Dear readers, it would be interesting to read your informed views on the priorities and efforts of the European Council last year.

    My own impression is that Van Rompuy was highly conscious of the needs to create stability in the eurozone and the wider European Union, as the prerequisite for growth, and that he tries to engage the nationals leaders to enhance competitiveness, promote free trade and to roll out the single market where it still remains more of an ideal than a reality.

    Given the aims, his silence regarding the Europe 2020 (EU2020) strategy for smart, sustainable and inclusive growth was puzzling.

    [Outside the competitiveness theme, EU foreign policy stands on clay feet, and a less serene picture of international events might have been more realistic. The sections on democracy and renewal were profoundly conservative, defending the best of all possible worlds, without forward vision.]

    Ralf Grahn

  • Reinventing EU competitiveness?

    Competitiveness requires more comprehensive action than negotiating free trade agreements, clearing single market obstacles and cutting red tape. Membership of the EU, or even the maligned eurozone, does not exclude world class competitiveness.

    We must ask what the European Union fails to do, to earn the constant stream of nagging from prime minister David Cameron, Europe minister David Lidington and the rest of the UK government about the lack of profound reform.

    When a politician calls for ”more” or ”better”, he can either reinvent the wheel or, in a more cooperative spirit, acknowledge what has been achieved and ongoing work. In his speech, Lidington made a few concessions to continuing efforts (trade, business regulation aka REFIT), but let us take a closer look at what the European Union does in the world outside the pages of UK tabloids and broadsheets.

    I invite you to follow me on this reading tour, in order to see for yourself. We begin in this blog post.

    European Commission 2010-2014

    The European Commission tries to inspire the EU member states to enhance competitiveness, to reinforce public finances in order to enable growth and jobs, and to promote business through international trade deals and internal market reforms.

    The Barroso Commission recently published an overview, near the end of its five year term. The publication is downloadable for free in 24 languages; the English version: European Commission 2010-2014 – A Record of Achievements (pdf, 63 pages).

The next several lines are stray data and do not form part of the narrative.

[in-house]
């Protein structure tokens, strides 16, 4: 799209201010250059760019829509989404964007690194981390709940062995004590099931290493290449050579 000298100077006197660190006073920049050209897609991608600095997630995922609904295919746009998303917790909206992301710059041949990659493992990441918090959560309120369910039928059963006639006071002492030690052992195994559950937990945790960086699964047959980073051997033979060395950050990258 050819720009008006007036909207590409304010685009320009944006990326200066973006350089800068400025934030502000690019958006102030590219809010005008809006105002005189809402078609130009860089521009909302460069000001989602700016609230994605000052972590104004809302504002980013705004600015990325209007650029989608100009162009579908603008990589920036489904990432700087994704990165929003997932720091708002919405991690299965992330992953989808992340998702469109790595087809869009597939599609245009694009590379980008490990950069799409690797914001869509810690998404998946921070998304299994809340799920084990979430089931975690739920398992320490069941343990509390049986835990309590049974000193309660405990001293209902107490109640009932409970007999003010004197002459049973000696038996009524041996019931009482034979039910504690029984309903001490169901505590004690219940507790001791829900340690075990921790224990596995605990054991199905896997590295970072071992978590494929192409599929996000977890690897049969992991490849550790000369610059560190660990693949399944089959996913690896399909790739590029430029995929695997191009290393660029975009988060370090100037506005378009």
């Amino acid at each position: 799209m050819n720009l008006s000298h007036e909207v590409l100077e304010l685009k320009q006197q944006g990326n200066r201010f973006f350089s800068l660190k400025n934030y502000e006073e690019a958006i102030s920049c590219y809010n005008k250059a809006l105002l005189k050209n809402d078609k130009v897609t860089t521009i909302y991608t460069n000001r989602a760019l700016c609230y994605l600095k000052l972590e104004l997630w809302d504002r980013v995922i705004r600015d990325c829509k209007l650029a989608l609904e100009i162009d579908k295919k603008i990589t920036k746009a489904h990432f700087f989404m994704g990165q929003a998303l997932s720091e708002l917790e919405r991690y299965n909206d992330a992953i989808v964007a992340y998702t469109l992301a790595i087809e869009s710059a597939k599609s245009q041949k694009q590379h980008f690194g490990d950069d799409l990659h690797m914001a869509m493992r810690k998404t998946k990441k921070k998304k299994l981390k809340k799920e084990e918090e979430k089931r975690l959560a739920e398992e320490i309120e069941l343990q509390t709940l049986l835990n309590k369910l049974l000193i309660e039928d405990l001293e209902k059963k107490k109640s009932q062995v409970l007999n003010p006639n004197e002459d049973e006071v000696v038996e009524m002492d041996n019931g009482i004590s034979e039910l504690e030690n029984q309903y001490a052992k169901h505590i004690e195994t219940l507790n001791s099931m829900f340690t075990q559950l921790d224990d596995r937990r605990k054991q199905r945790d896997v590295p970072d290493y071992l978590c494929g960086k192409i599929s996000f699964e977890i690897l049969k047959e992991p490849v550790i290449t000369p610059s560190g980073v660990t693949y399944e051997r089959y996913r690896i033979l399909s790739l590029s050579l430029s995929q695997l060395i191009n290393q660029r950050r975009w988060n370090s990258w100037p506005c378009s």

What we gain from president Barroso and each commissioner hailing main achievements and highlighting a few concrete projects, is a reminder of the breadth of activities of the Commission to improve life in Europe and beyond, on an EU budget corresponding to one percent of GDP.

    The good thing is that the publication is easy to read. However, this self-promotional brochure lacks critical discussion and rigorous examination, meaning that we have to look elsewhere for the sources to feed an informed debate citizens, interest groups, businesses and governments should contribute to, or at least call for.

    General report 2013

    For those interested, the EU Bookshop offers a huge amount of freely downloadable publications about the EU. At a suitable overview level, we have the latest annual General report on the activities of the European Union 2013 (pdf, 231 pages), available in 23 languages.

    The report accounts for main proposals and decisions in readable language, offering references to sources for further study.

    There is reason to point out the parts we are particularly keen on, in relation to competitiveness.

    Competitiveness stands on the foundation of sound public finances, wisely allocated, and functioning public and financial institutions:

    Chapter 2 Towards economic, fiscal and banking union; from page 18

    Enhancing European economic governance and reinforcing Europe’s growth agenda 21
    Financial assistance: details of programmes for Ireland, Greece, Spain, Cyprus and Portugal 28
    Strengthening economic and monetary union for the future 34
    A strong financial framework for Europe and a banking union for the euro area 36
    Consumer protection in financial services 42
    Financing the future: securing sustainable public revenue through improved tax policy coordination 45

    Chapter 3 Towards economic recovery, growth and jobs; from page 48

    EU policies for growth — Europe 2020 51
    An open and fair internal market 73
    The contribution of trade to economic growth 95
    Agricultural policy, and fisheries and maritime policies 97
    Budget 102

    In exchange for about a hundred pages of reading, you get a fairly comprehensive view, from a Commission perspective, of the EU activities most closely related to the quest for competitiveness.

    On the whole, the European Commission seems to be doing what it can, within the constraints of the treaties, the budget, the member states and the European Parliament.

    The General report on the activities of the European Union 2013 is a good foundation for further exploration.

    Ralf Grahn

  • What is competitiveness, Mr Lidington?

    When the government of Britain is betting continued membership on competitiveness reform by the European Union, the situation is serious enough, at least politically.

    Growth and jobs are important for us EU citizen regardless. For our own sake it is worth looking at how the European Union contributes.

    We saw the UK's Europe minister David Lidington calling for EU competitiveness in his Berlin speech.

    Global competitiveness

    Since we're talking about it, it might be a good idea to know what we are talking about.

    What is competitiveness?

    With calls for an open EU ringing in our ears, we must take a world view.

    Let us turn to The Global Competitiveness Report 2013-2014, from the World Economic Forum (WEF) (pdf, 551 pages).

    The latest report covers 148 economies, with global rankings assessing over a hundred indicators. The WEF has grouped these elements of competitiveness under twelve headings (pillars):